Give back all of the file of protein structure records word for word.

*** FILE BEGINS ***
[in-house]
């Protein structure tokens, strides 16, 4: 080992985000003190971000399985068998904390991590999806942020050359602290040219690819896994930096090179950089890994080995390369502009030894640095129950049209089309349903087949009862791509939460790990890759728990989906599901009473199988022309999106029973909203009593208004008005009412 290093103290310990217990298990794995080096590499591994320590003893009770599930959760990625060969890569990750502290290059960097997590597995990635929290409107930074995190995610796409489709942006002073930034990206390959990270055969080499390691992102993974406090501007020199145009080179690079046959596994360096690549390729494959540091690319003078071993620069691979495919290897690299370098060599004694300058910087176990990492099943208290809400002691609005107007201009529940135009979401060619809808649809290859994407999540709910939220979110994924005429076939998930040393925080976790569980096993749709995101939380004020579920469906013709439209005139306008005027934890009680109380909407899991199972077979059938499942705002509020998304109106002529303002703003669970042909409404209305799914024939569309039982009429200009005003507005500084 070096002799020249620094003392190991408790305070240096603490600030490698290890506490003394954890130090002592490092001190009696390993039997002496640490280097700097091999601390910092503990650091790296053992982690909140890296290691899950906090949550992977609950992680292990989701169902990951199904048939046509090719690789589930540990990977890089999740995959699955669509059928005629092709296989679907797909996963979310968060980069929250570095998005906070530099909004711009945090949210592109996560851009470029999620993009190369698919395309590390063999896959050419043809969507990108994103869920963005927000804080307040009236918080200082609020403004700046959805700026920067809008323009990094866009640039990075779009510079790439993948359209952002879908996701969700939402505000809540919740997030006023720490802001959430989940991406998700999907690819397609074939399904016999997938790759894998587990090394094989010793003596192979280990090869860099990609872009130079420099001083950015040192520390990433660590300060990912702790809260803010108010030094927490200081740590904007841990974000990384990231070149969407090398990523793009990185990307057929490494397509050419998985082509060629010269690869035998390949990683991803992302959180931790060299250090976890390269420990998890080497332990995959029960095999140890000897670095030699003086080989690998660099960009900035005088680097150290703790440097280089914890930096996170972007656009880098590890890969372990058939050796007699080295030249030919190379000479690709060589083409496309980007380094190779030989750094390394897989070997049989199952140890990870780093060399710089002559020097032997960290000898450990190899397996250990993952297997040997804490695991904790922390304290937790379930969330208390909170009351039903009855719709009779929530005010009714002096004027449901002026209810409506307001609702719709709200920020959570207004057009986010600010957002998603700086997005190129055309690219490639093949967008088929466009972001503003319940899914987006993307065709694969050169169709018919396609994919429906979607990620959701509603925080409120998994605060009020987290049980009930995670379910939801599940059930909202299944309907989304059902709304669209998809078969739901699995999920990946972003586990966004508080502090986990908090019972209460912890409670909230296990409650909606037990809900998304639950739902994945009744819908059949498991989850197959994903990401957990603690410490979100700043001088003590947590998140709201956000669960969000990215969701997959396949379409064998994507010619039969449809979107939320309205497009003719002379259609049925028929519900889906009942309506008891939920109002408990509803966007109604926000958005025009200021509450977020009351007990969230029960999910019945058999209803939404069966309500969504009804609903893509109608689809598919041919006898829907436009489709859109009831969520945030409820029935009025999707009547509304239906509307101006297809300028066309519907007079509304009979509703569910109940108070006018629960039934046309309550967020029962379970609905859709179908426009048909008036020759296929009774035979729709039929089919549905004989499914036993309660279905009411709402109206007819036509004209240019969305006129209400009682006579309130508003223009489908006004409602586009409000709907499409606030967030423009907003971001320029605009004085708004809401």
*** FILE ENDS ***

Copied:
[in-house]
């Protein structure tokens, strides 16, 4: 080992985000003190971000399985068998904390991590999806942020050359602290040219690819896994930096090179950089890994080995390369502009030894640095129950049209089309349903087949009862791509939460790990890759728990989906599901009473199988022309999106029973909203009593208004008005009412 290093103290310990217990298990794995080096590499591994320590003893009770599930959760990625060969890569990750502290290059960097997590597995990635929290409107930074995190995610796409489709942006002073930034990206390959990270055969080499390691992102993974406090501007020199145009080179690079046959596994360096690549390729494959540091690319003078071993620069691979495919290897690299370098060599004694300058910087176990990492099943208290809400002691609005107007201009529940135009979401060619809808649809290859994407999540709910939220979110994924005429076939998930040393925080976790569980096993749709995101939380004020579920469906013709439209005139306008005027934890009680109380909407899991199972077979059938499942705002509020998304109106002529303002703003669970042909409404209305799914024939569309039982009429200009005003507005500084 070096002799020249620094003392190991408790305070240096603490600030490698290890506490003394954890130090002592490092001190009696390993039997002496640490280097700097091999601390910092503990650091790296053992982690909140890296290691899950906090949550992977609950992680292990989701169902990951199904048939046509090719690789589930540990990977890089999740995959699955669509059928005629092709296989679907797909996963979310968060980069929250570095998005906070530099909004711009945090949210592109996560851009470029999620993009190369698919395309590390063999896959050419043809969507990108994103869920963005927000804080307040009236918080200082609020403004700046959805700026920067809008323009990094866009640039990075779009510079790439993948359209952002879908996701969700939402505000809540919740997030006023720490802001959430989940991406998700999907690819397609074939399904016999997938790759894998587990090394094989010793003596192979280990090869860099990609872009130079420099001083950015040192520390990433660590300060990912702790809260803010108010030094927490200081740590904007841990974000990384990231070149969407090398990523793009990185990307057929490494397509050419998985082509060629010269690869035998390949990683991803992302959180931790060299250090976890390269420990998890080497332990995959029960095999140890000897670095030699003086080989690998660099960009900035005088680097150290703790440097280089914890930096996170972007656009880098590890890969372990058939050796007699080295030249030919190379000479690709060589083409496309980007380094190779030989750094390394897989070997049989199952140890990870780093060399710089002559020097032997960290000898450990190899397996250990993952297997040997804490695991904790922390304290937790379930969330208390909170009351039903009855719709009779929530005010009714002096004027449901002026209810409506307001609702719709709200920020959570207004057009986010600010957002998603700086997005190129055309690219490639093949967008088929466009972001503003319940899914987006993307065709694969050169169709018919396609994919429906979607990620959701509603925080409120998994605060009020987290049980009930995670379910939801599940059930909202299944309907989304059902709304669209998809078969739901699995999920990946972003586990966004508080502090986990908090019972209460912890409670909230296990409650909606037990809900998304639950739902994945009744819908059949498991989850197959994903990401957990603690410490979100700043001088003590947590998140709201956000669960969000990215969701997959396949379409064998994507010619039969449809979107939320309205497009003719002379259609049925028929519900889906009942309506008891939920109002408990509803966007109604926000958005025009200021509450977020009351007990969230029960999910019945058999209803939404069966309500969504009804609903893509109608689809598919041919006898829907436009489709859109009831969520945030409820029935009025999707009547509304239906509307101006297809300028066309519907007079509304009979509703569910109940108070006018629960039934046309309550967020029962379970609905859709179908426009048909008036020759296929009774035979729709039929089919549905004989499914036993309660279905009411709402109206007819036509004209240019969305006129209400009682006579309130508003223009489908006004409602586009409000709907499409606030967030423009907003971001320029605009004085708004809401």